[00:07:27] Nathan Wrigley: That's quite a long time ago actually, isn't it? When you think about it, you were lucky enough to hit a wave before I would say WordPress became a tidal wave, it was big. , but not that big. You were at that point, that was quite a gamble, because WordPress could easily have gone the way of Droople or Jummah. Perhaps not. Maybe that's just egging it a bit, but you get the point. So that was quite a courageous decision at that point. Who knew that WordPress would be 42% of.
Yeah, absolutely. Yeah. Yeah. So you've bound your, you've tied yourself to the WooCommerce space. Not entirely. Those of you that have taken my advice and gone over to Barn2.com will have noticed that a significant proportion of the plugins that you produce are for. WooCommerce, but there's other bits and pieces which we'll get onto in due course.
How come then, woo. Commerce. What was it that drew you into the WooCommerce space? Did you detect that WooCommerce was lacking in a certain area? Was there just some sort of thing that you needed, you scratching your own itch? How did you begin down the WooCommerce journey?
[00:08:30] Katie Keith: We identified it as a growth area really, partly because it was so big, partly because we were aware that there were gaps in the market that we could fill with plugins.
And also partly because we'd read some kind of business. Theory stuff about people are more likely to be willing to pay for a premium plugin if it makes, if it increases their sales, if it makes them money. And so with WooCommerce, that's what it does, of course, compared to a WordPress plugin that does, I dunno, backups or something that doesn't directly make the money.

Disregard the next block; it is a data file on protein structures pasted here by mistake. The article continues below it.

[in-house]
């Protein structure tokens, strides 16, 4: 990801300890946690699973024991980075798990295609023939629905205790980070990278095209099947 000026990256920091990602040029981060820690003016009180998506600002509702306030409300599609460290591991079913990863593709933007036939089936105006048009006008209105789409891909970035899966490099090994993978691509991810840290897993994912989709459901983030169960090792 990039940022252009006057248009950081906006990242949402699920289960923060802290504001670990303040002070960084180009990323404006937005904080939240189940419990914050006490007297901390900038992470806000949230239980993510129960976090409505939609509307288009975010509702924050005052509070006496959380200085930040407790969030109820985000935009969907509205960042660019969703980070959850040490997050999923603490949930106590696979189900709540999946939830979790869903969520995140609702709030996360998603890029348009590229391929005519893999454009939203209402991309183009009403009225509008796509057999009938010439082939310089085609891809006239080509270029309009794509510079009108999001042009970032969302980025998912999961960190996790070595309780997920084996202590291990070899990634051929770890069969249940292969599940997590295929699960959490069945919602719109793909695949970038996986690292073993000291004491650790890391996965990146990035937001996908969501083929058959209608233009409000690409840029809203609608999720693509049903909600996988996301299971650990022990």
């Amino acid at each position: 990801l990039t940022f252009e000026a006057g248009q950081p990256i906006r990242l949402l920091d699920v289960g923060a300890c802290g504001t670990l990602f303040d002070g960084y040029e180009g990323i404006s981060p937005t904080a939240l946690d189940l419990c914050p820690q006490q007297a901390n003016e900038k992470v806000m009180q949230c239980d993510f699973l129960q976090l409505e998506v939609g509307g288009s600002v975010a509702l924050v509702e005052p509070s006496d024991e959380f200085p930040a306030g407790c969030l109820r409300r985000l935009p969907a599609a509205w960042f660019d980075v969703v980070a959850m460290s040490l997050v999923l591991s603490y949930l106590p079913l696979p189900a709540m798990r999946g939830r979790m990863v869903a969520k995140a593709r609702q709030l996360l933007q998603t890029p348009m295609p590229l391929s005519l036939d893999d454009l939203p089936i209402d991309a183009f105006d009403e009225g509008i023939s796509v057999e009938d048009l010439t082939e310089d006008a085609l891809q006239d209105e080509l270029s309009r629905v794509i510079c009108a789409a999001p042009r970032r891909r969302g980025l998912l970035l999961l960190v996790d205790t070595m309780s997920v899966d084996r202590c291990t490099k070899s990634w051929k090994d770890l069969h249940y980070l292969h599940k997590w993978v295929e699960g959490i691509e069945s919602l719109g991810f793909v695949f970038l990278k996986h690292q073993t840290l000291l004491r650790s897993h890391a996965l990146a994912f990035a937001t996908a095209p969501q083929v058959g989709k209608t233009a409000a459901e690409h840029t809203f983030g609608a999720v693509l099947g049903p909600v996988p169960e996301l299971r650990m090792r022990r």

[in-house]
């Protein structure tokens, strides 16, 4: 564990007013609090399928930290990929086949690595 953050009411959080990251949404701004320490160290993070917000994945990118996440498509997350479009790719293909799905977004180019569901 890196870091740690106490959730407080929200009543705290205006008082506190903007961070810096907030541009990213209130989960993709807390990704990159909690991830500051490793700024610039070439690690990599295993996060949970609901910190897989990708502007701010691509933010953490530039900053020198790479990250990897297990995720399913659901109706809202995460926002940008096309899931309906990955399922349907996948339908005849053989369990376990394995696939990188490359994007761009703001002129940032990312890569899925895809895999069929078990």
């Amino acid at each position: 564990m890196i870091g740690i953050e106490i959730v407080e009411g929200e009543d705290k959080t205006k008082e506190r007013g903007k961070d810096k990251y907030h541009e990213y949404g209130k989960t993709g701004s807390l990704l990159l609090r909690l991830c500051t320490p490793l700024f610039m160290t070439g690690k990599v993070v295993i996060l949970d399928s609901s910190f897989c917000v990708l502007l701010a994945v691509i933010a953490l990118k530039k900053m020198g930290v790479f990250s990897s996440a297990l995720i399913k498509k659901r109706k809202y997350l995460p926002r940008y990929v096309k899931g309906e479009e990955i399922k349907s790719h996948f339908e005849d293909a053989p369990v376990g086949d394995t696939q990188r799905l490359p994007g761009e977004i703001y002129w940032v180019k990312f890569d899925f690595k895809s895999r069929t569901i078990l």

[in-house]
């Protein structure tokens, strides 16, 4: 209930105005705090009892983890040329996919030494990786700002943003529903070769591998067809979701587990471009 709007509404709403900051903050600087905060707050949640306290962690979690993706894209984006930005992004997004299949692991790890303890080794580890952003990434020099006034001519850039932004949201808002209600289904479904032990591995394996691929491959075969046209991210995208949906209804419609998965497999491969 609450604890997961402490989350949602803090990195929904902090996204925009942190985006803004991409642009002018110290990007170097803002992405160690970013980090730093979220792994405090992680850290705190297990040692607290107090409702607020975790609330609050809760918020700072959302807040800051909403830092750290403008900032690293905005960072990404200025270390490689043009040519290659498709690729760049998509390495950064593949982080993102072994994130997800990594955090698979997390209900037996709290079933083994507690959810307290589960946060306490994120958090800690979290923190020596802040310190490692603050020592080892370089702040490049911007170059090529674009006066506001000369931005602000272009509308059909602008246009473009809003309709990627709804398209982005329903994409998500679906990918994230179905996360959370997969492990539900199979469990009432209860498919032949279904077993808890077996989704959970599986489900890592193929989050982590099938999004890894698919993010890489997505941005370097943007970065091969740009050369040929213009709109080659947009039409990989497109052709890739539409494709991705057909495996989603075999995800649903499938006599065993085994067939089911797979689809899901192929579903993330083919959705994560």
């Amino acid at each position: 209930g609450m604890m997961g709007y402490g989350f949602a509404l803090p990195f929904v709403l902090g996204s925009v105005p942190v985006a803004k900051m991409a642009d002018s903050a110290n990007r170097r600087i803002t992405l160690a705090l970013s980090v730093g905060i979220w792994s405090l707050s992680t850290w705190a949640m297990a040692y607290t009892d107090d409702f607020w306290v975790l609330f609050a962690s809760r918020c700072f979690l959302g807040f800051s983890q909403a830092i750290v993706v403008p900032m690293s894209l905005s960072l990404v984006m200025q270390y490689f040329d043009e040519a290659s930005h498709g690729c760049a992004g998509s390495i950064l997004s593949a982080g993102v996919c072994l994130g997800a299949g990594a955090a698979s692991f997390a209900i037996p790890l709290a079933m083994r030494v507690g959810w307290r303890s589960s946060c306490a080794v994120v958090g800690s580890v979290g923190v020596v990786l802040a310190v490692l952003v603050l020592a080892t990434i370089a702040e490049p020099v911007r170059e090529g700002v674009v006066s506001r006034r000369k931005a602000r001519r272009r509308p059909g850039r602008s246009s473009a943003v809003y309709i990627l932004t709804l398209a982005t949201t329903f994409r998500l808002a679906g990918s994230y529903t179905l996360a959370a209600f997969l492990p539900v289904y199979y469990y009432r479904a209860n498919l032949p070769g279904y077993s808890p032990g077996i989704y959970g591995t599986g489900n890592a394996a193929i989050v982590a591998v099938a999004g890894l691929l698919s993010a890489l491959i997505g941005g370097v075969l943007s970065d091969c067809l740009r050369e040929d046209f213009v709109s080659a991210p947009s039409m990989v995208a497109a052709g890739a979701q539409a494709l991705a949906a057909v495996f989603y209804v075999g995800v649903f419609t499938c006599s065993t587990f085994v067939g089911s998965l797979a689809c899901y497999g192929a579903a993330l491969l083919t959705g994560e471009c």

[00:09:03] Nathan Wrigley: so there's a whole ecosystem of, WordPress itself is an ecosystem, and then a subset of that ecosystem is WooCommerce. And clearly there's a lot of companies in the WooCommerce space who bring something to the table, they bring additional functionality and so on and so forth. What is it that you initially found that was wrong with it?
Was it that it was slow? Was it that, it didn't have customization options? What was the sort of first foray that you. ,
[00:09:32] Katie Keith: the very first one was adding a missing feature, which was password protected categories. So in WooCommerce, you can divide your products into categories just like WordPress, post E, exactly the same as that.
And there was no password protected category option, which would allow you to restrict access. Certain user roles, users or people with the password, and we'd found that was a gap in the market in WooCommerce at the time. We realized it actually was not a very difficult thing to develop, so we thought, wow, that's the perfect first plugin to dip our toe in the water, see if we can actually sell a plugin and be the only one at the market.
There's now various plugins that do that, but ours was the first. So we started off by looking for little gaps like that and filling.
[00:10:20] Nathan Wrigley: So essentially you began scratching an itch that you discovered yourself discovered that there was a success to be had down this road and then presumably went looking for other problems and developing plugins for those.